Abstract Digital Art & Recycling

Today's post demonstrates the concept of recycling, applied to abstract digital art.
Many of my designs have been made by manipulating photographs I've taken with a digital camera. At other times, I begin with a blank canvas in my graphics application, to which I add vector shapes. You can see an example of the latter in the image below, which was the progenitor of all the works shown in this post:

Overlapping ovals in pastel colors

Ovals in Pastel Colors

The image above was never intended to be a finished work. It is merely a starting point. The shapes in the image above were merged into a single raster layer in my graphics application, so that I could manipulate it with various filters. After applying some distorting wave and streaking effects to the original image, I arrived at the the one displayed on this serving tray:

Some artists might stop there, moving on to create something else completely new. I, on the other hand, need to economize since I really don't draw much. I decided to recycle the image above, adding a white overlay with reduced opacity to wash out some of the color. By manipulating it with additional filters, I achieved a result that was subtly marbled, and dominated by pinkish orange and cyan hues. I used this to fill in the cutout silhouette of a rocking horse I had built from vector shapes, as seen in the trinket tray below:

My next effort applied a fractal filter of Sierpinski triangles to the image I had used for the rocking horse cutout above. You can see the result in my "Starlit Butterfly Silhouette" tote bag shown below.  This design also takes the idea of pastel colors against a starry night sky, and flips it, placing the pastels in the background, and giving the starry night sky colors focus via the butterfly silhouette:

I liked this idea of flipping focus and background, but it wasn't the end of this  journey into recycling. Instead of following a straight path forward, I decided to explore some byways.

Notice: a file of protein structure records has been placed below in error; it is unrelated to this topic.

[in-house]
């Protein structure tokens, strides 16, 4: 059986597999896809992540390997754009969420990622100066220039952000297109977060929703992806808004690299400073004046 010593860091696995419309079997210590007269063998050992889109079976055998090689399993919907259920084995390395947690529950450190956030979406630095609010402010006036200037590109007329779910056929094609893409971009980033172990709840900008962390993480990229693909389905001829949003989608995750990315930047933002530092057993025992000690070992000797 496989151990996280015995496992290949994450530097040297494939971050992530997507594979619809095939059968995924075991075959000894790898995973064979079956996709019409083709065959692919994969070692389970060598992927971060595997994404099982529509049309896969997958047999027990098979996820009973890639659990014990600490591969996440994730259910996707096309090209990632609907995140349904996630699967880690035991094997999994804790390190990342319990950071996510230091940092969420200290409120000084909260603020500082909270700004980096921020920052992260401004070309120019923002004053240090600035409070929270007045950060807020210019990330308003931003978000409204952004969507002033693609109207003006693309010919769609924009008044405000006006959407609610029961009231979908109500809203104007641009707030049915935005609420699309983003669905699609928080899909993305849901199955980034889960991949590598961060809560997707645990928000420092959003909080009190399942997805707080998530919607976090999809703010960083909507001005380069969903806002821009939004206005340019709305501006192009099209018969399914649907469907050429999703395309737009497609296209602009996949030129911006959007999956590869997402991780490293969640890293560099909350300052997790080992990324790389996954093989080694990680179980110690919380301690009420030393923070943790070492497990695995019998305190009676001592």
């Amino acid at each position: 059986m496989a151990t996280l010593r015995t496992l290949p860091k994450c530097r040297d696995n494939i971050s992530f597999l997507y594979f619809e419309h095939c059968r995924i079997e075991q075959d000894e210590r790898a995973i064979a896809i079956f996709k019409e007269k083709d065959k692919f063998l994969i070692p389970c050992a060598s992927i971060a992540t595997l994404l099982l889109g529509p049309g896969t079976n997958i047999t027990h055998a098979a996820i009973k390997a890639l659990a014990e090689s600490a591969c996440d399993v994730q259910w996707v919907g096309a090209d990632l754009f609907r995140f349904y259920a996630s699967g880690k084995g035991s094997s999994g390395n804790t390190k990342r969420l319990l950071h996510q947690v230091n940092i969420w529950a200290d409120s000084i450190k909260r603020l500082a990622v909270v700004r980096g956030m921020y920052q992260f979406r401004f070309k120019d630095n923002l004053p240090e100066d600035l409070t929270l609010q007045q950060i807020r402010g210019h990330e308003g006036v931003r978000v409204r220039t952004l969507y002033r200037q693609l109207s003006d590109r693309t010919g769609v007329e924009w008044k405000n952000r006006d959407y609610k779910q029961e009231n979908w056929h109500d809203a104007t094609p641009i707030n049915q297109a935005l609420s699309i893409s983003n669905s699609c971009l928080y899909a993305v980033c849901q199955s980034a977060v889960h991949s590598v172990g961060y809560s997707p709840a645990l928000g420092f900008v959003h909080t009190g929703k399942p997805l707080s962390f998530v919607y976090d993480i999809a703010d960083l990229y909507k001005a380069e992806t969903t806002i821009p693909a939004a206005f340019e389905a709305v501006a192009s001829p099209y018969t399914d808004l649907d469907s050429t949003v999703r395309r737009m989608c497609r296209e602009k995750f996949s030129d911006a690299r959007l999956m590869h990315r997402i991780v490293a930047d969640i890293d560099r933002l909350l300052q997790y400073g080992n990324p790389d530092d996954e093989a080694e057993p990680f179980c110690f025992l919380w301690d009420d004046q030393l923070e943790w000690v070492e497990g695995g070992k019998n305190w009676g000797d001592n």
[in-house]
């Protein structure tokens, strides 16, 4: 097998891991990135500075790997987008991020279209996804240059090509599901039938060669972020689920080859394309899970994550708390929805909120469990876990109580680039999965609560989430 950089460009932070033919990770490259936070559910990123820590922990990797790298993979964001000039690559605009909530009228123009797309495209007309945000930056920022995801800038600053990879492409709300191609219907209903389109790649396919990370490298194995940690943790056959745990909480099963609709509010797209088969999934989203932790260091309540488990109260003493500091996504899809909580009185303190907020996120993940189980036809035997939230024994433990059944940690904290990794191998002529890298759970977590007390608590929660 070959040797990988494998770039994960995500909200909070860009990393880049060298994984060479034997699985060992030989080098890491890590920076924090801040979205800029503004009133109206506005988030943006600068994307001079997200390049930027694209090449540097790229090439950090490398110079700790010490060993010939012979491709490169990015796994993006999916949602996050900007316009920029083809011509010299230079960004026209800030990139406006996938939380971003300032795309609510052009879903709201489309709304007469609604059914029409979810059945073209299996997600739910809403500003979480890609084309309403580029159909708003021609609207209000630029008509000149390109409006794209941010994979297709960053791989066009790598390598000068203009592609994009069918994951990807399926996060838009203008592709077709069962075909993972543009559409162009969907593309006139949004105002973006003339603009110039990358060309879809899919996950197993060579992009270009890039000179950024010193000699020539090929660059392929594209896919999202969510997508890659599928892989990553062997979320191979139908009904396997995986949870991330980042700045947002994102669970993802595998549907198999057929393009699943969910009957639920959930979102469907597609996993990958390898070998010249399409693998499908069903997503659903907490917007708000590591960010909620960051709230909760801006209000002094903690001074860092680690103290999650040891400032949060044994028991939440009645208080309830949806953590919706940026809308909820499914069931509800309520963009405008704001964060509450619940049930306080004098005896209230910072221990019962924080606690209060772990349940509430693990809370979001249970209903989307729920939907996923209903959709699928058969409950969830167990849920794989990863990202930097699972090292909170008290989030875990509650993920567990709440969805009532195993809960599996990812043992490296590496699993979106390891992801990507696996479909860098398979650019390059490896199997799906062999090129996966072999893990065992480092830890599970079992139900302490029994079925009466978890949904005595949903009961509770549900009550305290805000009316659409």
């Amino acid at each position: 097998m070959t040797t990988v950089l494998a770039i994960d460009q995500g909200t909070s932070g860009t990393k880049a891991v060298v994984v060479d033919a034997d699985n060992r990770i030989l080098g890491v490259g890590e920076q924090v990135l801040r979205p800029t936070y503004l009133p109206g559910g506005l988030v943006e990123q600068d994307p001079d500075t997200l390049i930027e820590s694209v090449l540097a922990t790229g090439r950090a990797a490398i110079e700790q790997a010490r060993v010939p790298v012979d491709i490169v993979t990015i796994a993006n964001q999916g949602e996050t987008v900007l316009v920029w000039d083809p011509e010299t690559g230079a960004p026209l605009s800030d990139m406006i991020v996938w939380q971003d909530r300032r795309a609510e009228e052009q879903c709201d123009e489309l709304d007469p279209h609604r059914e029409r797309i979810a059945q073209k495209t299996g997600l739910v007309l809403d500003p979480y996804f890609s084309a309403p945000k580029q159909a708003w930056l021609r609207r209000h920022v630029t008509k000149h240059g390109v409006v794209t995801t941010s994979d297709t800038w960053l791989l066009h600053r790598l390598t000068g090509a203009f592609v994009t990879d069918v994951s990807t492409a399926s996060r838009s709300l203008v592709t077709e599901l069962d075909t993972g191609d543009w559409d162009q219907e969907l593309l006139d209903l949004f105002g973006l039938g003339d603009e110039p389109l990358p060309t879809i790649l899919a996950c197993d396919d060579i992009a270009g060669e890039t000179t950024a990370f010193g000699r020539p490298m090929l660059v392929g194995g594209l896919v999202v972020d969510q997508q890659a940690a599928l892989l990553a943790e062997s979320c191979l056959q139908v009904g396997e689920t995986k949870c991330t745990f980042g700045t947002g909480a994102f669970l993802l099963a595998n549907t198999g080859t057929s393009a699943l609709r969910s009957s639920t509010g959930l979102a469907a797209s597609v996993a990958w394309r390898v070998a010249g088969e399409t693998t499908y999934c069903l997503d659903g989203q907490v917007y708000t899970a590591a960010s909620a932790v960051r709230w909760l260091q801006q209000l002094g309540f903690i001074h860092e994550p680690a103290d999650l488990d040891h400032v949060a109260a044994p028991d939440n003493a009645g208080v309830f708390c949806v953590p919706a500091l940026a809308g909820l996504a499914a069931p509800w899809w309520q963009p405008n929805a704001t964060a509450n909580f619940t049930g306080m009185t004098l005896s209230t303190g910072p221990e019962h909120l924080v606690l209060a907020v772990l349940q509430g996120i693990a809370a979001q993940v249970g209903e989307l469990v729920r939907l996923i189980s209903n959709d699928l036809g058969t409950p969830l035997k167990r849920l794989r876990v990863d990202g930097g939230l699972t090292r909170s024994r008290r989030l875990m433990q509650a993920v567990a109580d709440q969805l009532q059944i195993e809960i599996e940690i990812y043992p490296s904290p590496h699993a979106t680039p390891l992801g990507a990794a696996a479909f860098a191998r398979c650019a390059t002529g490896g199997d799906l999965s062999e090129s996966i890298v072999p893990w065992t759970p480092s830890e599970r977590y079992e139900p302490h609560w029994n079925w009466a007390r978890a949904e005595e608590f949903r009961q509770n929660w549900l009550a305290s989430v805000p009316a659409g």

One diversion involved a return to the marbled, washed out design used for the rocking horse cutout. I used a sunburst effect to produce rays spreading out from the center, followed by manipulations that boosted the colors and increased the contrast. I've titled the result "Cosmic Explosion" and used it as a standalone art piece on medium density fibreboard (MDF), shown below:

Exploring another possibility, I applied similar color boosting and contrast enhancing effects to the background for the "Starlit Butterfly", seen earlier in this post. I pushed the resulting multi-color abstract grid further with filters that give it a slightly rough look, applying the art to a trinket tray, seen below (which I bought for myself to get a feel for both the product and the design - I love it!):

Next I went back to the "Cosmic Explosion" mentioned earlier, to see where experiments on it might lead. I applied a polar coordinates distortion filter to it, followed by a triangle mosaic. Adding a seismic twirl gave me a square version of the half-sphere seen below, the latter being achieved by applying another polar coordinates filter. Blurring the square version of the design gave me the matching background on which the half-sphere rests:

The last (but not necessarily final) work created by this practice of recycling is a "Pastel Gradient Stripes Pattern", which I applied to a set of file folders, as seen below. This last one represents a return to the original image of pastel ovals, which I put through an untold number of manipulations, the last of which I reduced to vertical lines using a streamer filter:

Pastel Gradient Stripes Pattern - File Folders
Pastel Gradient Stripes Pattern - File Folders

That's it for this post. I hope you enjoyed this exploration of recycling digital images to create new works.